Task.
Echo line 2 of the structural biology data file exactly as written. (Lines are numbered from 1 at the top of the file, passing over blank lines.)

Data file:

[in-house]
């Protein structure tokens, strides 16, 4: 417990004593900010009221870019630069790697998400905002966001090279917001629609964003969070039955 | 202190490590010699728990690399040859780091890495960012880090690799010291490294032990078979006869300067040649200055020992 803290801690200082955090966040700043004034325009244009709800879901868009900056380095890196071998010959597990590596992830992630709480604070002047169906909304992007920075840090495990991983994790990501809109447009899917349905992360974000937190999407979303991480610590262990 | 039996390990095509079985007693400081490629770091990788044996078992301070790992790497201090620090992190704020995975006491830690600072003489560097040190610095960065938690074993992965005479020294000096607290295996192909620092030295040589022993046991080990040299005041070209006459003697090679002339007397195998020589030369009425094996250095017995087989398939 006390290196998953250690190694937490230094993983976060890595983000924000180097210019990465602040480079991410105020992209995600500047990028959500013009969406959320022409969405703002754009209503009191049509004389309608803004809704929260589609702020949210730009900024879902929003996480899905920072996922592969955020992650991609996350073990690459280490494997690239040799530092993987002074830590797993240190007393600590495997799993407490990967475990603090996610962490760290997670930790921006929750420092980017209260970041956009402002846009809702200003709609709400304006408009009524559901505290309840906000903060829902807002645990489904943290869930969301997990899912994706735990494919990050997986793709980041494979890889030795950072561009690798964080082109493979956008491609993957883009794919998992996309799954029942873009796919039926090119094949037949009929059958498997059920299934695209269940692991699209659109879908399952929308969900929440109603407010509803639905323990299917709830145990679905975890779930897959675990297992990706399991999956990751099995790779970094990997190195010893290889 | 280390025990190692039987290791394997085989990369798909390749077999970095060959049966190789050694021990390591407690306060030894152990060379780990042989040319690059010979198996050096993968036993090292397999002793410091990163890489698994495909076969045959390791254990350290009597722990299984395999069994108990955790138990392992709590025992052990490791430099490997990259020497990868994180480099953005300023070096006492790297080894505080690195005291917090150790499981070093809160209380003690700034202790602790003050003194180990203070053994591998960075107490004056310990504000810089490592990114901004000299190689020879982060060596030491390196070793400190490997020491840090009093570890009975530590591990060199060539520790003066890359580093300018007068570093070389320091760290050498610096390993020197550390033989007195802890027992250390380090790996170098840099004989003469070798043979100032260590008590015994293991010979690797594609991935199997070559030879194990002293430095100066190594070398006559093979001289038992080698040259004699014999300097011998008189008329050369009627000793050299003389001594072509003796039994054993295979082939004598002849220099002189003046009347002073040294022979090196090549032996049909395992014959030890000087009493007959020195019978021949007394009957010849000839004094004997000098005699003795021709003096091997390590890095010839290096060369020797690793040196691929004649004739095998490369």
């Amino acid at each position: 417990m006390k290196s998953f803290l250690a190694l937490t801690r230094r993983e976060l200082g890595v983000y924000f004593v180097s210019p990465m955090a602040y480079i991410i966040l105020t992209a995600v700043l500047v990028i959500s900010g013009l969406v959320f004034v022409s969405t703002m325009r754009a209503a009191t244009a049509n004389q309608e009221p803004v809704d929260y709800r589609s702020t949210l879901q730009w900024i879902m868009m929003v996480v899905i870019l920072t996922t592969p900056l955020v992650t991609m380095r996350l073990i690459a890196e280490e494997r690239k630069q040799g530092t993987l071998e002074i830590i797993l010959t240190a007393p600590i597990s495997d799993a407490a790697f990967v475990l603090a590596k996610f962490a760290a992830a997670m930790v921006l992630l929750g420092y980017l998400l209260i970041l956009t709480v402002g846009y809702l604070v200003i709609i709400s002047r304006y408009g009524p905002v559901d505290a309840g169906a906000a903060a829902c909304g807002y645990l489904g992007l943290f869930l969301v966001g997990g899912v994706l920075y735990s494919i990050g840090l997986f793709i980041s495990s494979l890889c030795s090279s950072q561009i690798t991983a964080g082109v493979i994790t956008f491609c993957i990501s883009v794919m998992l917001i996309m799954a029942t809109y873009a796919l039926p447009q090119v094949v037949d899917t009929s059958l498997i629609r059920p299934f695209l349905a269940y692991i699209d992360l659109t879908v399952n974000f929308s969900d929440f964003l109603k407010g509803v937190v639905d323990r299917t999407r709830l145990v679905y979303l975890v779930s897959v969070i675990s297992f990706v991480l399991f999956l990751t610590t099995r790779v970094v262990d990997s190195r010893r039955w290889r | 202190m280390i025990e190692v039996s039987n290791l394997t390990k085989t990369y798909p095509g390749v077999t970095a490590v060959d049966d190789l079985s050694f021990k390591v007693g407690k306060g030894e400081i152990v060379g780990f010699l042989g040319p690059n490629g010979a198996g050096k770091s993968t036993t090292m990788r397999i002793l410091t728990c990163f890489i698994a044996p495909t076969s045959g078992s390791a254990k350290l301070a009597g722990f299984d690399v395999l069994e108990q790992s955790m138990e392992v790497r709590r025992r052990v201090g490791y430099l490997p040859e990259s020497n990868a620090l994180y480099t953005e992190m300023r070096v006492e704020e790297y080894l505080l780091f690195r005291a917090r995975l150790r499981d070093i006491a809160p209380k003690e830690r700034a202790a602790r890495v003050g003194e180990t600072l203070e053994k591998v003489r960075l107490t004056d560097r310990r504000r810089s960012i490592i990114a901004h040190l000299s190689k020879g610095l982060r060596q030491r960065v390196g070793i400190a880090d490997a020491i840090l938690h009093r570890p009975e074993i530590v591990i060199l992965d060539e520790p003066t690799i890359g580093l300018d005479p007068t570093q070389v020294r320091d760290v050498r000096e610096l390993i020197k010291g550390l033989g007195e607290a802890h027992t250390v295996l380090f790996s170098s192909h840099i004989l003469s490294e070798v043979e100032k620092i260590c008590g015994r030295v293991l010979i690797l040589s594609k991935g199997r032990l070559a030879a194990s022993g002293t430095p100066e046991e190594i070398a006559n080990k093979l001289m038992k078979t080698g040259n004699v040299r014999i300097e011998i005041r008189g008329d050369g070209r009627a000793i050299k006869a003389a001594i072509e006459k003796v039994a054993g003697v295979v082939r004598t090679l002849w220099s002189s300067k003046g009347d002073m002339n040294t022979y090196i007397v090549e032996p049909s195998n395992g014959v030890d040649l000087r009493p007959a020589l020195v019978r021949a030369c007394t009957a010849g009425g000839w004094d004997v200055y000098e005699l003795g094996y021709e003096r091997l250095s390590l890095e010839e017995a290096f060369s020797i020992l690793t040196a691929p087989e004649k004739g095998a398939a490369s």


């Protein structure tokens, strides 16, 4: 417990004593900010009221870019630069790697998400905002966001090279917001629609964003969070039955 | 202190490590010699728990690399040859780091890495960012880090690799010291490294032990078979006869300067040649200055020992 803290801690200082955090966040700043004034325009244009709800879901868009900056380095890196071998010959597990590596992830992630709480604070002047169906909304992007920075840090495990991983994790990501809109447009899917349905992360974000937190999407979303991480610590262990 | 039996390990095509079985007693400081490629770091990788044996078992301070790992790497201090620090992190704020995975006491830690600072003489560097040190610095960065938690074993992965005479020294000096607290295996192909620092030295040589022993046991080990040299005041070209006459003697090679002339007397195998020589030369009425094996250095017995087989398939 006390290196998953250690190694937490230094993983976060890595983000924000180097210019990465602040480079991410105020992209995600500047990028959500013009969406959320022409969405703002754009209503009191049509004389309608803004809704929260589609702020949210730009900024879902929003996480899905920072996922592969955020992650991609996350073990690459280490494997690239040799530092993987002074830590797993240190007393600590495997799993407490990967475990603090996610962490760290997670930790921006929750420092980017209260970041956009402002846009809702200003709609709400304006408009009524559901505290309840906000903060829902807002645990489904943290869930969301997990899912994706735990494919990050997986793709980041494979890889030795950072561009690798964080082109493979956008491609993957883009794919998992996309799954029942873009796919039926090119094949037949009929059958498997059920299934695209269940692991699209659109879908399952929308969900929440109603407010509803639905323990299917709830145990679905975890779930897959675990297992990706399991999956990751099995790779970094990997190195010893290889 | 280390025990190692039987290791394997085989990369798909390749077999970095060959049966190789050694021990390591407690306060030894152990060379780990042989040319690059010979198996050096993968036993090292397999002793410091990163890489698994495909076969045959390791254990350290009597722990299984395999069994108990955790138990392992709590025992052990490791430099490997990259020497990868994180480099953005300023070096006492790297080894505080690195005291917090150790499981070093809160209380003690700034202790602790003050003194180990203070053994591998960075107490004056310990504000810089490592990114901004000299190689020879982060060596030491390196070793400190490997020491840090009093570890009975530590591990060199060539520790003066890359580093300018007068570093070389320091760290050498610096390993020197550390033989007195802890027992250390380090790996170098840099004989003469070798043979100032260590008590015994293991010979690797594609991935199997070559030879194990002293430095100066190594070398006559093979001289038992080698040259004699014999300097011998008189008329050369009627000793050299003389001594072509003796039994054993295979082939004598002849220099002189003046009347002073040294022979090196090549032996049909395992014959030890000087009493007959020195019978021949007394009957010849000839004094004997000098005699003795021709003096091997390590890095010839290096060369020797690793040196691929004649004739095998490369």